The Future of Data & Analytics: Reengineering the Decision & Adapting for Change PT. I
By Daria Chadwick | Part I of III
Over recent years, we’ve come to learn how quickly change can happen and how drastically it can impact our organizations. Today, the notion of “returning to normal” stands as a foregone conclusion: we face no old or new normal, but rather a world of continuous uncertainty.
Business and technology leaders across all industries are acknowledging that change is everywhere and is inevitable. They understand the need to architect for resilience and know they still have to deliver superior business performance, especially during times of volatility.
In light of these learnings, and in keeping with the overarching goal of digital transformation, leading organizations are responding accordingly by:
Applying composable thinking across architectures, technologies, services, and processes;
Increasing the adoption of value streams in building cross-functional alignment and collaboration to optimize costs, reduce risk, and expand business value; and,
Focusing on agility and flexibility to better adapt to the accelerated pace of business change.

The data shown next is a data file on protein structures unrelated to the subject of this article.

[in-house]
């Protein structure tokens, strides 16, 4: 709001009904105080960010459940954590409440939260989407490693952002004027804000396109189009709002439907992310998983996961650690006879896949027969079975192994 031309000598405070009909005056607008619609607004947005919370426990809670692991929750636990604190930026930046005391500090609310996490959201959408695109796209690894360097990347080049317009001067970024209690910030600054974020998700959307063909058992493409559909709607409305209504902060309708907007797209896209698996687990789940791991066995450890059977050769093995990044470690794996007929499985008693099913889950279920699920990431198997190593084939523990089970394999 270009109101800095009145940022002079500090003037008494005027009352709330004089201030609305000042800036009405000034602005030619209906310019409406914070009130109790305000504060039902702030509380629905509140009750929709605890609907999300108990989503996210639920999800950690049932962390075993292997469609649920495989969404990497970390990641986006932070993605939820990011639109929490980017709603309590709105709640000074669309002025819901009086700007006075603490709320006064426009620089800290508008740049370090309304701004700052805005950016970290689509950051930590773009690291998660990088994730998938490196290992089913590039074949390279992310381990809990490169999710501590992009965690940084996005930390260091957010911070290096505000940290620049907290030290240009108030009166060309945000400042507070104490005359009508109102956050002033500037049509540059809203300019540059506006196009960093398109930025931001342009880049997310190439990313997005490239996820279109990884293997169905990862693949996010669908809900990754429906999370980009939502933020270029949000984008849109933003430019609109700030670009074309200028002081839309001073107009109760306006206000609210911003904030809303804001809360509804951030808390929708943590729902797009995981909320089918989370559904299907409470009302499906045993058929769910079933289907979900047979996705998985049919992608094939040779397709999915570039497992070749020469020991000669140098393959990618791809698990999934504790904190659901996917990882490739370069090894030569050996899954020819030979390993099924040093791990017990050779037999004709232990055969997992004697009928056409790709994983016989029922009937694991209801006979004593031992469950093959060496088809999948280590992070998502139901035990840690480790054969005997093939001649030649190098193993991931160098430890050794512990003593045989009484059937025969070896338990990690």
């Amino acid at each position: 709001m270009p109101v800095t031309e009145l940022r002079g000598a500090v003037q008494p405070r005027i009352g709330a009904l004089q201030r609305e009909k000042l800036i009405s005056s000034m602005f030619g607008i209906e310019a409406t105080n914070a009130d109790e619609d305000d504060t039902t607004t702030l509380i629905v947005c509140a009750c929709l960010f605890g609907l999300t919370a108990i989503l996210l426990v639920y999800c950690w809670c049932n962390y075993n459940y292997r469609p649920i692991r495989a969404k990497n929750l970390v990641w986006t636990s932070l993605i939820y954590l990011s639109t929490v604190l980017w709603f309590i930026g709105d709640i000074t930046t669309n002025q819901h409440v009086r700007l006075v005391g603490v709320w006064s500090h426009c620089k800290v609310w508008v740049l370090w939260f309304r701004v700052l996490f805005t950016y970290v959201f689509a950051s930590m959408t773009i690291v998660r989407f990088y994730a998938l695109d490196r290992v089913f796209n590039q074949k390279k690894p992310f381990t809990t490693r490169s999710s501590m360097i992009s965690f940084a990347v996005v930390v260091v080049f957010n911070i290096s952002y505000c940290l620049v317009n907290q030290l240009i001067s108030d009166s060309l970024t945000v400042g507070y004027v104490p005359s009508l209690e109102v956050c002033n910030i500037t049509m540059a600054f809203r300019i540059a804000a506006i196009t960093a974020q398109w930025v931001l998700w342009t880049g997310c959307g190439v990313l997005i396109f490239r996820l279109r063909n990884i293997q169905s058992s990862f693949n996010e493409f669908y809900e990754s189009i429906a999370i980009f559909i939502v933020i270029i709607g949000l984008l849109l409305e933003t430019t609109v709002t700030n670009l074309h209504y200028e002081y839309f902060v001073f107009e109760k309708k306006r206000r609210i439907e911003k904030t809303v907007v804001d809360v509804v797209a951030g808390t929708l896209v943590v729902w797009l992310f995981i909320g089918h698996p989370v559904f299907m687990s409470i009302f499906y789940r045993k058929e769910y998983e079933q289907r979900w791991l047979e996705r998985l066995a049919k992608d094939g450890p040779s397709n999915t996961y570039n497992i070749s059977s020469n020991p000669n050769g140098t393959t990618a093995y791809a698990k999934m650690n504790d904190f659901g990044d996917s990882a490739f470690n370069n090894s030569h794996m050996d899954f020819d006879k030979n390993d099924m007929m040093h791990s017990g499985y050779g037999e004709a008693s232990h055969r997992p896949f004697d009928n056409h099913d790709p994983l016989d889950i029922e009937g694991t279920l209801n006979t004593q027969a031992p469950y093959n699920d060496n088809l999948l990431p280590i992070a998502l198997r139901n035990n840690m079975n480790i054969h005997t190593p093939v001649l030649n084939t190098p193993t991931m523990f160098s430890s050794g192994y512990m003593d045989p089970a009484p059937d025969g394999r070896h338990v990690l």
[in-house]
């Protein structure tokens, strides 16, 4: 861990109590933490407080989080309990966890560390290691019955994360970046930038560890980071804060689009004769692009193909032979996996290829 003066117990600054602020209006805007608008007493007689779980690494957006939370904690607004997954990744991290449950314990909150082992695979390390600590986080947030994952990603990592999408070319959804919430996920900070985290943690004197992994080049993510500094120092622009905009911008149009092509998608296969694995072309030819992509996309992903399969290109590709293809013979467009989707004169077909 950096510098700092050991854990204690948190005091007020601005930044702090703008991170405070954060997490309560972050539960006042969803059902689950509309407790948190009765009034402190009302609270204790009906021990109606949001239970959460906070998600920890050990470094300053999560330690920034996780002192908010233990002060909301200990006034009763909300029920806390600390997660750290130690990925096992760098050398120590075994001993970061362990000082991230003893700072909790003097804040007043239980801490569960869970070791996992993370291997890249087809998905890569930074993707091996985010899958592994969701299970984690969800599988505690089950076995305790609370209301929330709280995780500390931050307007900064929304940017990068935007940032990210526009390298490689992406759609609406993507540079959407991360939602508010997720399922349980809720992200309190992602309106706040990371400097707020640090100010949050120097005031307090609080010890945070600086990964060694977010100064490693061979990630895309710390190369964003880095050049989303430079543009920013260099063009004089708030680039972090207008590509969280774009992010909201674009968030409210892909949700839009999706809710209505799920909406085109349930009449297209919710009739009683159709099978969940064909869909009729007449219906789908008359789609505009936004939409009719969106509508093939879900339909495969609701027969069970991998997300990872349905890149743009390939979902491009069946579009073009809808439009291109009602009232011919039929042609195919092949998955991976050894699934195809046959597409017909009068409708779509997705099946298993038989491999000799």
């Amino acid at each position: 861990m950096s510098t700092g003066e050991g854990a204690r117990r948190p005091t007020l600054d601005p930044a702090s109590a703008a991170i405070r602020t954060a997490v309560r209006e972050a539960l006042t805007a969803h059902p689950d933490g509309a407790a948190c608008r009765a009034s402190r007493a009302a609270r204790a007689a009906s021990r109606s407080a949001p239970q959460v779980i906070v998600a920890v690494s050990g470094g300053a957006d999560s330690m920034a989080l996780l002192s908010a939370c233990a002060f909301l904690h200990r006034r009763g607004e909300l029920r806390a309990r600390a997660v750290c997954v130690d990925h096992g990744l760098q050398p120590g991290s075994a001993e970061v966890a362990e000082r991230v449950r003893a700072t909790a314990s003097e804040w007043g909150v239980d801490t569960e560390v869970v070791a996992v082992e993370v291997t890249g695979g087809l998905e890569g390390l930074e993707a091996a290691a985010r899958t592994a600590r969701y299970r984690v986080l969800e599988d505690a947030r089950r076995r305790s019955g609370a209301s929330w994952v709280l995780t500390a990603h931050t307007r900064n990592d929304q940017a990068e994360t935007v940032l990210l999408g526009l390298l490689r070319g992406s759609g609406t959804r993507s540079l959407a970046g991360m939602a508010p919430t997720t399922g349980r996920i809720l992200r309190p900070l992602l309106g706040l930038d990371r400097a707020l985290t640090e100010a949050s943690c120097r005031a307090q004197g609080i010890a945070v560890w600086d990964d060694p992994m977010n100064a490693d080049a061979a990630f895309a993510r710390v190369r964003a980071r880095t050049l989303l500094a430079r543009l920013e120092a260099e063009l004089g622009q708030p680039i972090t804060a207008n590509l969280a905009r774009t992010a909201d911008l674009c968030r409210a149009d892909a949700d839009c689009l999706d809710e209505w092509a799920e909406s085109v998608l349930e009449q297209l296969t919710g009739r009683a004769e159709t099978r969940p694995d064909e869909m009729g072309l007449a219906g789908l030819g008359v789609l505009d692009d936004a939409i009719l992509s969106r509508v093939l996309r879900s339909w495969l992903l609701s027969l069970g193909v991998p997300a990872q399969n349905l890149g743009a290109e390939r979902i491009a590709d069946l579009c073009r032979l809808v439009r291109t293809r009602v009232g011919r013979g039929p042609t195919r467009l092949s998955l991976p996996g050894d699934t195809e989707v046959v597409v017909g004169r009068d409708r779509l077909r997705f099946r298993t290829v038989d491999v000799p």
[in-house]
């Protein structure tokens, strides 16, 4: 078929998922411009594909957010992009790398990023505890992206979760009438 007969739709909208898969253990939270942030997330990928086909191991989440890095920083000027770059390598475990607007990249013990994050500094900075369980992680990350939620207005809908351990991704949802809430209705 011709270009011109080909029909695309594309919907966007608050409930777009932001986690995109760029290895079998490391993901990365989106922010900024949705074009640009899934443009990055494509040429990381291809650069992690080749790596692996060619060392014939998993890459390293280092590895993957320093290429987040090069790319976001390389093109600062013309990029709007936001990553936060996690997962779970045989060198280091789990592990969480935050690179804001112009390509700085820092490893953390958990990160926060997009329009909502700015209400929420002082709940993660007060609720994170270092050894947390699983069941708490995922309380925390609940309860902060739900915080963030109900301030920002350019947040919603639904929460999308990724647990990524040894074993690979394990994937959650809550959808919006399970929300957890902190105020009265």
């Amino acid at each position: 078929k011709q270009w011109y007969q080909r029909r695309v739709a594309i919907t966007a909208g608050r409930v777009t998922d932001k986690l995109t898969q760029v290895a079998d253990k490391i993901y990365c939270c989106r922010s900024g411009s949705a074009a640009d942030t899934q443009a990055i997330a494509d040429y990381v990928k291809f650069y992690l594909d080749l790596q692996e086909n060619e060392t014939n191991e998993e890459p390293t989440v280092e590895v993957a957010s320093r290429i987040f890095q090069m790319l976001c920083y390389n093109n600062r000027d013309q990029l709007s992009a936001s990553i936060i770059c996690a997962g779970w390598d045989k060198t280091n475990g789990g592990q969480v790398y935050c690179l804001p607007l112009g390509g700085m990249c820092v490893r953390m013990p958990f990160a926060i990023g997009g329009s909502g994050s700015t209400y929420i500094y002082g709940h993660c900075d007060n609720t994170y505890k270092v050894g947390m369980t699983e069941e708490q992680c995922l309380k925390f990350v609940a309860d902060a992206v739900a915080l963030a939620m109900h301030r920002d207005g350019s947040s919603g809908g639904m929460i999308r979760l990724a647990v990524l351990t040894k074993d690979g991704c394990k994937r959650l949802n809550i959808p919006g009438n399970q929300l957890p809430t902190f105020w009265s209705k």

The Driving Force
At the heart of these efforts is data & analytics, and with it, attempts to leverage quality, data-driven decision-making at every possible opportunity. However, these opportunities aren’t nearly as prevalent today as leaders or their teams need them to be.
In fact, progress in this area is moving far slower than initially anticipated, despite the significant investment made in data over the past decade. It seems that becoming truly data-driven is proving to be a very difficult process.
Why? Some attribute the difficulty to a disproportionate investment on the technical side of data over the business side of data. Others point to the defensive approach to data that focuses on governance and privacy. In the same breath, executives have named cultural challenges as the #1 blocker to becoming data-driven for the fourth consecutive year.